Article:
Wednesday, May 1, 2013

No. 400 – Love and Only Love / Anesthetize

Performer: Neil Young & Crazy Horse
Songwriter: Neil Young
Original Release: Ragged Glory
Year: 1991
Definitive Version: Live in Rosemont, 2008

Performer: Porcupine Tree
Songwriter: Steven Wilson
Original Release: Fear of a Blank Planet
Year: 2007
Definitive Version: Atlanta, 2010

I mentioned Anesthetize earlier, but it has to have the full a/b treatment. I have it here, because it’s so new to me, but it probably should go higher.

For years, as I got older, I continually threatened to “retire” from attending big arena shows. It’s not so much my agoraphobia—I don’t like big crowds—but the hassle as well as the prices. By the time I left The Dispatch, I had seen everyone I had wanted to see with three exceptions—Radiohead, who never came to Columbus; Robbie Robertson, who never tours; and Neil Young & Crazy Horse.

In 2003, while I was in Cleveland, Debbie surprised me for my birthday with tickets to see Neil Young & Crazy Horse—yes, even though she was living with someone else—at Polaris. Awesome, or at least so I thought until the show.

What I didn’t know—like most people there, I would suspect—was Neil was playing an entire album that hadn’t been released yet. The show was two hours of WTH and 20 minutes of reward for not rioting. It would’ve been a great experience a.) had I known it was coming and b.) had it been in a club for $25 rather than an arena for $60. (Yes, I know: I didn’t pay anything, but work with me here.)

After seeing Neil with CSN for the third time in 2006—it was an OK, not great, performance—I realized I still wanted to see him tour behind solo material, even if he didn’t want to have anything to do with Crazy Horse again. After all, he owed me. When I saw Neil was going to be in Chicago—Rosemont, specifically—in December 2008 with what he called “his electric band,” I was intrigued.

But I wasn’t taking any chances, so I did something I NEVER do before I bought the tickets: I went online to find a setlist from an earlier leg of the tour. Yes, this would spoil the surprise of hearing the songs, but I wasn’t about to lay out $150—this time I was buying—without some indication that I wouldn’t waste my money. Satisfied, I made the purchase.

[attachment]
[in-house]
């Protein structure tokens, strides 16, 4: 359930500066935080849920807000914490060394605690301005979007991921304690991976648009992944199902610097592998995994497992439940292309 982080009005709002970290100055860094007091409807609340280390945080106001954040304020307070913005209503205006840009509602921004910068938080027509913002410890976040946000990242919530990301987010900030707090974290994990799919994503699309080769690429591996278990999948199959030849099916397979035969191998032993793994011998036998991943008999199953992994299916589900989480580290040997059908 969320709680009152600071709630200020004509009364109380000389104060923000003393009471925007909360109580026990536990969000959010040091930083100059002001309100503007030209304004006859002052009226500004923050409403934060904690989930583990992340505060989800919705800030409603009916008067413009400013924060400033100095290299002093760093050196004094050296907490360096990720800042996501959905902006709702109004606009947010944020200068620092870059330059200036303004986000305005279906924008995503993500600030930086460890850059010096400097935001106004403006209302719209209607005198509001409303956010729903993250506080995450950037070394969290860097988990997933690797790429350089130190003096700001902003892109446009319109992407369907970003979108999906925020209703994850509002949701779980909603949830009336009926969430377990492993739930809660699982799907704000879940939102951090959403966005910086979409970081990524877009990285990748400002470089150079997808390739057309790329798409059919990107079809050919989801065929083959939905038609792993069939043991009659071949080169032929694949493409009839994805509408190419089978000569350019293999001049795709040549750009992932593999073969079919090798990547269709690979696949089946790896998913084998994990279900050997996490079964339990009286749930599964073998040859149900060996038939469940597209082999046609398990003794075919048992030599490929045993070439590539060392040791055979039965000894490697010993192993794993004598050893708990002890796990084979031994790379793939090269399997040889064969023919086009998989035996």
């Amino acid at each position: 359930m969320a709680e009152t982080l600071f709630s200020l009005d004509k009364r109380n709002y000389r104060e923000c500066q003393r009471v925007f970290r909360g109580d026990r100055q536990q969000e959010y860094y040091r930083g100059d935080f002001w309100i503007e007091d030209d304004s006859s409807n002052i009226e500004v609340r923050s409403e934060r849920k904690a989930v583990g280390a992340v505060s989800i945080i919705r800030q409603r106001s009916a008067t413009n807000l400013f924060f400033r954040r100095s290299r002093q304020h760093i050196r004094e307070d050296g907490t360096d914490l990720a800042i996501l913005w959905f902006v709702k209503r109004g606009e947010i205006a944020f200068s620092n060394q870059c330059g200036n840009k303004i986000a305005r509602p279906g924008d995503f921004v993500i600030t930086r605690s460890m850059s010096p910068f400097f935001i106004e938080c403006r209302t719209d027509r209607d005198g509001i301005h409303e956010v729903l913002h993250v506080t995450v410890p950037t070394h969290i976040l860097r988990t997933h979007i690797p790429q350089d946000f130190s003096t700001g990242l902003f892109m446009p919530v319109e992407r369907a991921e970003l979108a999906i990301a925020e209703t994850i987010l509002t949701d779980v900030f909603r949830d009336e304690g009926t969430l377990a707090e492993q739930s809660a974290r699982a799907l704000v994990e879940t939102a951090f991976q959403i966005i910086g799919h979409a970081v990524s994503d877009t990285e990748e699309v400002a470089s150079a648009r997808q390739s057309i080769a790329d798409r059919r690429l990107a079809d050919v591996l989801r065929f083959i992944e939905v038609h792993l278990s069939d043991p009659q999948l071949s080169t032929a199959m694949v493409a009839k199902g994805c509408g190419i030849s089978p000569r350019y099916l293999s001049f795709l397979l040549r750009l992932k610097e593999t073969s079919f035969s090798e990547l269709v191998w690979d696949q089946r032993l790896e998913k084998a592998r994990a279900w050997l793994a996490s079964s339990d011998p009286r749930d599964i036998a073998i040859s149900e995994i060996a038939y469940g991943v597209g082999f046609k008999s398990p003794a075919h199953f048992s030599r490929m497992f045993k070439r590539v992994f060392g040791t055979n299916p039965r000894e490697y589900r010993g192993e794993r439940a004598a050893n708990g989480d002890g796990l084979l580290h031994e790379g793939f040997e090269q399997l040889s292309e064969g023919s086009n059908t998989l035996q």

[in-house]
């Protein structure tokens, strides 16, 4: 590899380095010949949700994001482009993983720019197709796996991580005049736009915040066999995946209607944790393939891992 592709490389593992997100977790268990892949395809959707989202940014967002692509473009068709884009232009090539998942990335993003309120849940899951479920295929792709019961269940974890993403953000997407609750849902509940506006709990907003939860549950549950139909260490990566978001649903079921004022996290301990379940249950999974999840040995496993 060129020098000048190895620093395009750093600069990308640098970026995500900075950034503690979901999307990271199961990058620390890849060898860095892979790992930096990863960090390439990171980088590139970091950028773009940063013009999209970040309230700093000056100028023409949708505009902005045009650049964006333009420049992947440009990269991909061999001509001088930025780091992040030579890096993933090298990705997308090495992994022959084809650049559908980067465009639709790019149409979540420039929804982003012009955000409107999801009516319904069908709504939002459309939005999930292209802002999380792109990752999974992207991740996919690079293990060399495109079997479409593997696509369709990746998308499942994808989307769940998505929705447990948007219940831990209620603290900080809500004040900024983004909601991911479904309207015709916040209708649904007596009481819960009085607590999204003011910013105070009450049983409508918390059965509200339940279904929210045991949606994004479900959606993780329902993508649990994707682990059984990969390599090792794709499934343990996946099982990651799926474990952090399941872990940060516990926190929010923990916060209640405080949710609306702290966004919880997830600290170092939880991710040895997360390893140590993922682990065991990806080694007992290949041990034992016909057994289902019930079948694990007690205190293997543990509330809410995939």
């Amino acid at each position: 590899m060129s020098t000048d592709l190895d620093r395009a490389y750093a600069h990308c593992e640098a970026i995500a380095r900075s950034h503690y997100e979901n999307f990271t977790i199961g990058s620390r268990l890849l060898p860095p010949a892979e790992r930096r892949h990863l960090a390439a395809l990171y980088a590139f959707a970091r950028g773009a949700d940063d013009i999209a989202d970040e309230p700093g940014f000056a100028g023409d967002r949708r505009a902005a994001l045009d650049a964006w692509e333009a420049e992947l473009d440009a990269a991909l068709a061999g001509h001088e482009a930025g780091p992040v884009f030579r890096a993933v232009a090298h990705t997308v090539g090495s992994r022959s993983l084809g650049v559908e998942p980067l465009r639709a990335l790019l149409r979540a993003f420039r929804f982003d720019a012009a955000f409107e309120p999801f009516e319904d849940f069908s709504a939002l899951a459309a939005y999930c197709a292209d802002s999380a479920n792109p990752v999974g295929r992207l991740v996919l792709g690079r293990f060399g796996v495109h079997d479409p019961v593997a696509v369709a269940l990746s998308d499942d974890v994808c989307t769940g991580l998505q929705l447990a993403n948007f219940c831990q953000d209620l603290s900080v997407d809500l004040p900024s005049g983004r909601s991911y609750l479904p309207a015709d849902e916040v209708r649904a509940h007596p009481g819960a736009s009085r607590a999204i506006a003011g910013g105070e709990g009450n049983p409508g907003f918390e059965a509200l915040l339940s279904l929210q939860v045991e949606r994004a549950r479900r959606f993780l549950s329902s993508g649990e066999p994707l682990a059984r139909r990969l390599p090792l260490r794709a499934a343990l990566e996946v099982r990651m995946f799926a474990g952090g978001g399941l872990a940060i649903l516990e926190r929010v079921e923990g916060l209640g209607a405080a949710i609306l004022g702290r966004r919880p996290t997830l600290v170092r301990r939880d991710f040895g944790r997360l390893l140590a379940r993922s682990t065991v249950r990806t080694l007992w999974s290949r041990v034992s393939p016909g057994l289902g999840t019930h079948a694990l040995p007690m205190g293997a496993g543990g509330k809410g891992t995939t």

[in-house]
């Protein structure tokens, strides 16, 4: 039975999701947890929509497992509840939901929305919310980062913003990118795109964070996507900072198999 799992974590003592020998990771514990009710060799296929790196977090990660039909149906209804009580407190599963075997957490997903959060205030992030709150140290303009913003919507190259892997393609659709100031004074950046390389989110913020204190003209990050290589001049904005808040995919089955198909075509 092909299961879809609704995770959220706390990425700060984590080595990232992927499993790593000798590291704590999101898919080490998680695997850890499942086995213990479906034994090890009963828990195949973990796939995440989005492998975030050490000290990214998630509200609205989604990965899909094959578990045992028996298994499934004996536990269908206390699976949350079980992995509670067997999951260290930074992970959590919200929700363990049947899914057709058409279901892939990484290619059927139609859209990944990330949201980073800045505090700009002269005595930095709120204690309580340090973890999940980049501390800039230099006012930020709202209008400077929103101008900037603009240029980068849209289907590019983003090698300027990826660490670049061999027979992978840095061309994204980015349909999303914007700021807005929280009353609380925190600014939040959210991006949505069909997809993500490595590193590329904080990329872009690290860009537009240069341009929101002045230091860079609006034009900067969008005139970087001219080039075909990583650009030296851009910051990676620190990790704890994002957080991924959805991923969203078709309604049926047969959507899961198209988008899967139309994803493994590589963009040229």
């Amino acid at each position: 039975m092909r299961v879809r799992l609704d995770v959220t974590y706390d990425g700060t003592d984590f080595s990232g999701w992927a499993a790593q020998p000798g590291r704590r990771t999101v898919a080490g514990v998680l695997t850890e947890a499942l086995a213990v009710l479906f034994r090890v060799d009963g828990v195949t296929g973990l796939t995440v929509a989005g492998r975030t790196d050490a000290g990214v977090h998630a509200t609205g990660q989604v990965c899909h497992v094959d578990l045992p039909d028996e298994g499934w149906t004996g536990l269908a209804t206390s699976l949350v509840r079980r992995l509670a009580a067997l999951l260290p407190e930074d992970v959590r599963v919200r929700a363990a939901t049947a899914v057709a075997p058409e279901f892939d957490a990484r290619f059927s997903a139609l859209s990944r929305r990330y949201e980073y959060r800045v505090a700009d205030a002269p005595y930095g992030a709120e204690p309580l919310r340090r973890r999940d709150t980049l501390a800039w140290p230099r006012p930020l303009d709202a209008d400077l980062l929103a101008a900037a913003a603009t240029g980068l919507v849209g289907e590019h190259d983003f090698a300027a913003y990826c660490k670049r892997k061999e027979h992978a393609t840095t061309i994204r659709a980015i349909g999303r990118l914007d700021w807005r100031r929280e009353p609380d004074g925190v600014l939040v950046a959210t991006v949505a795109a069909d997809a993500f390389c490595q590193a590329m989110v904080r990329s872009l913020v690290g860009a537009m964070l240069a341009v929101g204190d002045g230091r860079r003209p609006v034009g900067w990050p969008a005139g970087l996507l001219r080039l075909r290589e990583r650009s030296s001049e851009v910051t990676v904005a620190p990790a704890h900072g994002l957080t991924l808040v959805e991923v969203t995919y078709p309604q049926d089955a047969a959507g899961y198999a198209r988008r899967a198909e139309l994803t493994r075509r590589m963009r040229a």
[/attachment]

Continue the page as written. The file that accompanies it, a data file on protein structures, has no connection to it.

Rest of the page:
Because the show was at the arena formerly known as the Horizon, the best plan of action was for me to drive from work and meet Laurie at the L, like we had done with Tool a year before. We would go to Chipotle for dinner and then see the show. Neil had not one but two warm-up acts, so we had plenty of time.

The day of the show, however, a big winter storm hit, and the roads were a mess. I got to the show way later than expected thanks to an icy freeway. In the meantime, Laurie hiked over to a nearby Subway to get sandwiches for both of us, which we’d eat in the car as we sat in traffic to get into the parking lot.

Well, we would have, had there been any traffic. I’d never seen the Horizon parking lot so empty. Only a couple of stands were open and the lot quickly was being covered in snow.

Inside, you could see clearly the demarcation between the cheap seats ($65) and the next level of seats ($120) in the upper bowl. The rows around where our seats were, including our row, were full. The rest of the section in front was almost entirely empty. I thought that the storm might have had something to do with this, but I found out later that a lot of people were loathe to pull the trigger after being similarly burned by the Greendale experience in 2003.

Well, what the hell. I told Laurie, let’s just move up a couple rows. When someone comes, we’ll just move. No one came, and interestingly, no one else moved down to the mostly empty seats, so we stayed there the whole show.

When Neil hit the stage, two things were immediately noticeable: First, he wasn’t wearing a hat. I’d seen him four times up to then, and the only time he didn’t wear a hat—with CSNY in 2000—he burned the place down. The three other times were more subdued. It’s as though a hat keeps him under control.

The second thing was the first song. It was this song, followed by Hey Hey, My My, Everyone Knows This is Nowhere. When Neil then launched into Powderfinger, it was obvious to everyone that this show wasn’t going to be anything like the Greendale experience.

He was rocking hard and had a painter in the back of the stage creating abstracts seemingly almost every song. It was typical Neil abstract concert performance art. The highlight of the night came on the sixth song, when he played my favorite solo song (SPOILER ALERT) Cortez the Killer. Let me clarify that: He played a mind-bending 15-minute version of Cortez that burned the place down.

At one point midway through the epic, Laurie announced that she had to go to the bathroom but couldn’t pull herself away. When it ended, she said, OK, I’m going now … right as soon as he cranked up Cinnamon Girl. Oh crap, she said, stopping in her tracks, I can’t leave now. The next song was an obscurity, so she was released.

The show was everything I had hoped it would be. The only thing missing was Crazy Horse’s raggedness and, well, OK, I would’ve traded Like a Hurricane for Cowgirl in the Sand at the end, but you can’t have everything.

Last year, of course, Neil reunited with Crazy Horse. I didn’t go, because his appearance in Chicago coincided with Laurie and me being in Italy. That's the way it goes, but in truth I didn’t need to go. After the 2008 show, as far as I was concerned, I considered the debt had been paid in full.

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